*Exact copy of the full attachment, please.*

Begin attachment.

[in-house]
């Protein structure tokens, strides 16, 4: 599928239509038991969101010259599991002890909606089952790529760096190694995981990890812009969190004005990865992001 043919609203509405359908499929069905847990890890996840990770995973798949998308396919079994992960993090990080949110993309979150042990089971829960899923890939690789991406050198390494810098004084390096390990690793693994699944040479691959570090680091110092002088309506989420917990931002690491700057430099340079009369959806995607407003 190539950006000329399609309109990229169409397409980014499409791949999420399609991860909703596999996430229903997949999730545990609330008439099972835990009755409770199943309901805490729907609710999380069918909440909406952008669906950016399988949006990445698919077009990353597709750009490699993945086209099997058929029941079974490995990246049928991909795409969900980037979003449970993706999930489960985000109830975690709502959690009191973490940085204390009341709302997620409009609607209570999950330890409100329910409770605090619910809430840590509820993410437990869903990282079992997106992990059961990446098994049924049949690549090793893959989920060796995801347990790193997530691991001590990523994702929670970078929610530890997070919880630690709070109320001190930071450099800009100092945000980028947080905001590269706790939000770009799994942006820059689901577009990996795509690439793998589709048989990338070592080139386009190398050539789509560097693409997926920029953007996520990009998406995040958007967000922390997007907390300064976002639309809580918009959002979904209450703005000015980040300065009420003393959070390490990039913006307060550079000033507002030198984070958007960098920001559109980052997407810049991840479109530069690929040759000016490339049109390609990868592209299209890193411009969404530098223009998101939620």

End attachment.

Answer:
[in-house]
């Protein structure tokens, strides 16, 4: 599928239509038991969101010259599991002890909606089952790529760096190694995981990890812009969190004005990865992001 043919609203509405359908499929069905847990890890996840990770995973798949998308396919079994992960993090990080949110993309979150042990089971829960899923890939690789991406050198390494810098004084390096390990690793693994699944040479691959570090680091110092002088309506989420917990931002690491700057430099340079009369959806995607407003 190539950006000329399609309109990229169409397409980014499409791949999420399609991860909703596999996430229903997949999730545990609330008439099972835990009755409770199943309901805490729907609710999380069918909440909406952008669906950016399988949006990445698919077009990353597709750009490699993945086209099997058929029941079974490995990246049928991909795409969900980037979003449970993706999930489960985000109830975690709502959690009191973490940085204390009341709302997620409009609607209570999950330890409100329910409770605090619910809430840590509820993410437990869903990282079992997106992990059961990446098994049924049949690549090793893959989920060796995801347990790193997530691991001590990523994702929670970078929610530890997070919880630690709070109320001190930071450099800009100092945000980028947080905001590269706790939000770009799994942006820059689901577009990996795509690439793998589709048989990338070592080139386009190398050539789509560097693409997926920029953007996520990009998406995040958007967000922390997007907390300064976002639309809580918009959002979904209450703005000015980040300065009420003393959070390490990039913006307060550079000033507002030198984070958007960098920001559109980052997407810049991840479109530069690929040759000016490339049109390609990868592209299209890193411009969404530098223009998101939620």